Today’s December Reflections prompt is: Best Book of 2019
Without doubt, the best book that I read this year was The Handmaid’s Tale. There are few better books. However, this was a re-read before tackling The Testaments and I am not sure that re-reads are within the spirit of the prompt.
It is worth commenting that, despite its Booker Prize, I do not consider The Testaments to be anything close to as good as The Handmaid’s Tale.
In fact, good as it is, The Handmaid’s Tale is not my favourite Atwood. My first Atwood, Cat’s Eye, remains my favourite followed by, I think, Alias Grace.
I need to confess that my reading habit is not what it was. The loss of my books when we sold up in Orkney to go travelling full-time was a deep blow. I had been collecting books for many years, intending to read them in my retirement. I reached retirement and what did I find? For the first time in my life, I have little time for reading!
In recent months I have made real effort to make time and space for reading, but mostly on Kindle. I miss my books!
One notable book that I read this year was Felicity Cloake’s “One More Croissant for the Road”, in which she cycles around France trying some classic French dishes (giving recipes) and taste-testing croissants (with scores out of ten.)
I enjoy Ms Cloake’s columns in The Guardian and I find her recipes appeal to my own approach to food. She is my kind of girl. What with living in France and travelling so much, the book really appealed to me. Felicity writes very well and the book is highly accessible. I recommend it.
However, it did not quite make the grade as my book of the year.
Wool, by Hugh Howey was almost my book of the year. I read it last week and then swiftly purchased the following two volumes in the trilogy, which I completed last night. I look forward to reading more of Mr Howey.
A future dystopian world and a whodunnit all in one. Written well and with strong female characters (!). Ignore the “Hunger Games” hype, this work stands on its own and is well worth the time taken to read the somewhat chunky volume. Having read the whole trilogy I do believe that Wool is the best of the three volumes. I felt perhaps a little let down by vols 2 and 3. There is clearly more waiting to be read as I do not believe the full story to be yet resolved.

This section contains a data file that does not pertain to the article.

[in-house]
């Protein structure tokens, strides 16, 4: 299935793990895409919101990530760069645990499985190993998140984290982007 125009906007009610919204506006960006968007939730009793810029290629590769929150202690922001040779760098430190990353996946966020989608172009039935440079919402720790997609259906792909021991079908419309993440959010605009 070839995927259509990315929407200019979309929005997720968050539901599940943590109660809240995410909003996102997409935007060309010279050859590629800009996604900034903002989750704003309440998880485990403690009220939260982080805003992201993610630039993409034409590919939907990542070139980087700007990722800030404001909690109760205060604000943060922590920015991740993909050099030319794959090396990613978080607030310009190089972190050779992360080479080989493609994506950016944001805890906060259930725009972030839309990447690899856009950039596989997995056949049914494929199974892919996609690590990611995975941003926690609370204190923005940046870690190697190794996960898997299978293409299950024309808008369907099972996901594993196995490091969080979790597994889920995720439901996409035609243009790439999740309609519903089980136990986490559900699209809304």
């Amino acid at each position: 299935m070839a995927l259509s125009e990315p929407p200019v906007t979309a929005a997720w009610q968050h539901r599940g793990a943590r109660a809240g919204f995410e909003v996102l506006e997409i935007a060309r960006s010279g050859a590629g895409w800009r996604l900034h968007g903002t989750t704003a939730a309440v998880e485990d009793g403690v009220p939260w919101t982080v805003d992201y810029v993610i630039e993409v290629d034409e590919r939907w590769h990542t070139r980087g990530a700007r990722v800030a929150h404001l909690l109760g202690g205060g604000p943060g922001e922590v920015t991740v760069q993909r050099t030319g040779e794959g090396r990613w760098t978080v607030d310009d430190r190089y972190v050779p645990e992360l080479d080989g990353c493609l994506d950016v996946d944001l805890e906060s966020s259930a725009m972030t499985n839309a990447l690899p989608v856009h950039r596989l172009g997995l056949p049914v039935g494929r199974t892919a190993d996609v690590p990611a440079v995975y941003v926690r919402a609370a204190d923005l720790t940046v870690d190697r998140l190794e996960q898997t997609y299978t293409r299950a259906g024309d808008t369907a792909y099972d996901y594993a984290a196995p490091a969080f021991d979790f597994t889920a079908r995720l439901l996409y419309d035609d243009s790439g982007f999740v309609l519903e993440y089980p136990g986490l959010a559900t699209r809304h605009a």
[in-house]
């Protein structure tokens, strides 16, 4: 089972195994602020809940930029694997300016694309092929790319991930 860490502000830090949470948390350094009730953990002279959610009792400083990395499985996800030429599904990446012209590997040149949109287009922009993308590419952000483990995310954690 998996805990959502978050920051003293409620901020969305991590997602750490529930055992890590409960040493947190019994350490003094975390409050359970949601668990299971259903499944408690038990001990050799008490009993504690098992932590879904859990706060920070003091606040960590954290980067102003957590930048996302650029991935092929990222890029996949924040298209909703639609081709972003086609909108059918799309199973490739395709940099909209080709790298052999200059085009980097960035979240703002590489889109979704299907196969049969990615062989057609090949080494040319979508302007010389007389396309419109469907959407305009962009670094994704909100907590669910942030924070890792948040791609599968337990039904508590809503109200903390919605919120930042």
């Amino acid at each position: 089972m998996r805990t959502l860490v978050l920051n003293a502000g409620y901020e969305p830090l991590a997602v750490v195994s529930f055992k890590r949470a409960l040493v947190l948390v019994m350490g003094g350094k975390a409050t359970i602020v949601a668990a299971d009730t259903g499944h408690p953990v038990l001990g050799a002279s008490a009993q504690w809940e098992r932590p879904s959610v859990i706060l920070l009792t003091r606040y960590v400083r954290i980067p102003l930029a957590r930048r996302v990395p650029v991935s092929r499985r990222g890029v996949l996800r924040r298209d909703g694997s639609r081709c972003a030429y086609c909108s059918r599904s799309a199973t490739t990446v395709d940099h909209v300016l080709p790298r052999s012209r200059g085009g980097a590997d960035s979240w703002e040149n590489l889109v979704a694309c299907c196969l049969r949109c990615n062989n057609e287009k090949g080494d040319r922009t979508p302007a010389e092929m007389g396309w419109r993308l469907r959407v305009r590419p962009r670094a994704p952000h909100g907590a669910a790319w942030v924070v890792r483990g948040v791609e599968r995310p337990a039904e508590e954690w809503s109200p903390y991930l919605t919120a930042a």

The Handmaid’s Tale was chilling when I first read it in the 1980s but the re-reading proved to be more chilling. It chimes and resonates in our current political environment. Wool has something in common and perhaps presents a scenario both more readily believable and therefore is even more horrific.
Woolgatherer’s Book of 2019 is non-fiction but has something in common with all the the books mentioned so far – it’s exceptional quality of writing. I admit it: I am a bit of a literary snob. I cannot enjoy a poorly-written book. Good writing is essential to my enjoyment.
My book of the year is Handywoman by Kate Davies.
Paralysed by a stroke at the age of 36, Kate Davies’ world turned upside-down. Forced to change direction, Kate took a radical new creative path. Handywoman tells this story.https://www.shopkdd.com/handywoman-1
This is not a book about Kate’s triumph over adversity. Rather, it is her account of the ordinary activities and everyday objects that stroke and disability made her see differently. From braiding hair for the first time to learning how to knit again; from the lessons of a working-class creative childhood to the support of the contemporary craft community; from the transformative effects of good design to developing a new identity as a disabled walker; in this engaging series of essays, Kate describes how the experience of brain injury allowed her to build a new kind of handmade life. Part memoir, part personal celebration of the power of making, in Handywoman Kate reclaims disability as in itself a form of practical creativity.
Kate Davies is an award-winning knitwear designer and author writing on many topics from disability and design to textile history and women’s history. She’s published eight books about hand-knitting, lives on the edge of the Scottish Highlands and is inspired by her local landscape every day.
Prior to her stroke, Kate was an Academic. She writes very well indeed and much of her output is scholarly.
I was reading Kate’s blog “Needled” prior to her stroke and I was knitting her designs. She maintained her blog almost from the first day that she had her stroke – typing with one hand, chronicling her day to day struggles and progress towards recovery. I feel as though I was with her every inch of the way… applauding her success in learning to knit again and in plaiting her own hair, thrilling for her as she found mobility with her tricycle, and watching Bruce the Labrador grow up.
What I have learned in reading Handywoman is that the blog did not tell the full story. My understanding had been that it was the debility caused by the stroke that led her to leave her academic employment. The book reveals that all was not well at work and that stress might have been a contributing factor to her stroke (due to a congenital heart defect.) It seems from my reading that it was a relief to have a reason to quit – though I accept that my interpretation is most likely coloured by my own experiences in Higher Education. I well recall my own relief the day that I walked from my own University, not turning hy head to look back, and striding out into a brave new non-working (i.e, impoverished) life in Scotland!
The book is less a narrative of Kate’s progress and more a series of essays – each of which is completely absorbing.
Kate is intelligent,creative and indomitable – a complete inspiration in so many ways, I commend this book as an excellent read to anybody who enjoys reading and the written word but it will have particular resonance to anyone with a creative bent or to anybody who has themselves suffered a stroke or who is close to somebody who has.